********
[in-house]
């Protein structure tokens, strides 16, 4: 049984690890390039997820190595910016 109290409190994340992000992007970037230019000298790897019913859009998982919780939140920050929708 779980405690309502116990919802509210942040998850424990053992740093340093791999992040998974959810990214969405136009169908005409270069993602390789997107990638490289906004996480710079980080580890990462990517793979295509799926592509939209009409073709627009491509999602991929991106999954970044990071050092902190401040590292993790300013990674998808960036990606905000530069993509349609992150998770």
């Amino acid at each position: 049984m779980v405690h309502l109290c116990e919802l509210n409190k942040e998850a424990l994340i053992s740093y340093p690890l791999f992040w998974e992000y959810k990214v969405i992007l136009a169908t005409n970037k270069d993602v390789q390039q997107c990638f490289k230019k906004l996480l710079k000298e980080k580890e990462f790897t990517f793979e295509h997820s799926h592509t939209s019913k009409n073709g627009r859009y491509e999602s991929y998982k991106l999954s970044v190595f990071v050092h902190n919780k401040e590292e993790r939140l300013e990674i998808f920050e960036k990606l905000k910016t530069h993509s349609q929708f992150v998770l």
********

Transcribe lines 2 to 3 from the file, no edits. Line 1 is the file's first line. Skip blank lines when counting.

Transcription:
């Protein structure tokens, strides 16, 4: 049984690890390039997820190595910016 109290409190994340992000992007970037230019000298790897019913859009998982919780939140920050929708 779980405690309502116990919802509210942040998850424990053992740093340093791999992040998974959810990214969405136009169908005409270069993602390789997107990638490289906004996480710079980080580890990462990517793979295509799926592509939209009409073709627009491509999602991929991106999954970044990071050092902190401040590292993790300013990674998808960036990606905000530069993509349609992150998770």
């Amino acid at each position: 049984m779980v405690h309502l109290c116990e919802l509210n409190k942040e998850a424990l994340i053992s740093y340093p690890l791999f992040w998974e992000y959810k990214v969405i992007l136009a169908t005409n970037k270069d993602v390789q390039q997107c990638f490289k230019k906004l996480l710079k000298e980080k580890e990462f790897t990517f793979e295509h997820s799926h592509t939209s019913k009409n073709g627009r859009y491509e999602s991929y998982k991106l999954s970044v190595f990071v050092h902190n919780k401040e590292e993790r939140l300013e990674i998808f920050e960036k990606l905000k910016t530069h993509s349609q929708f992150v998770l």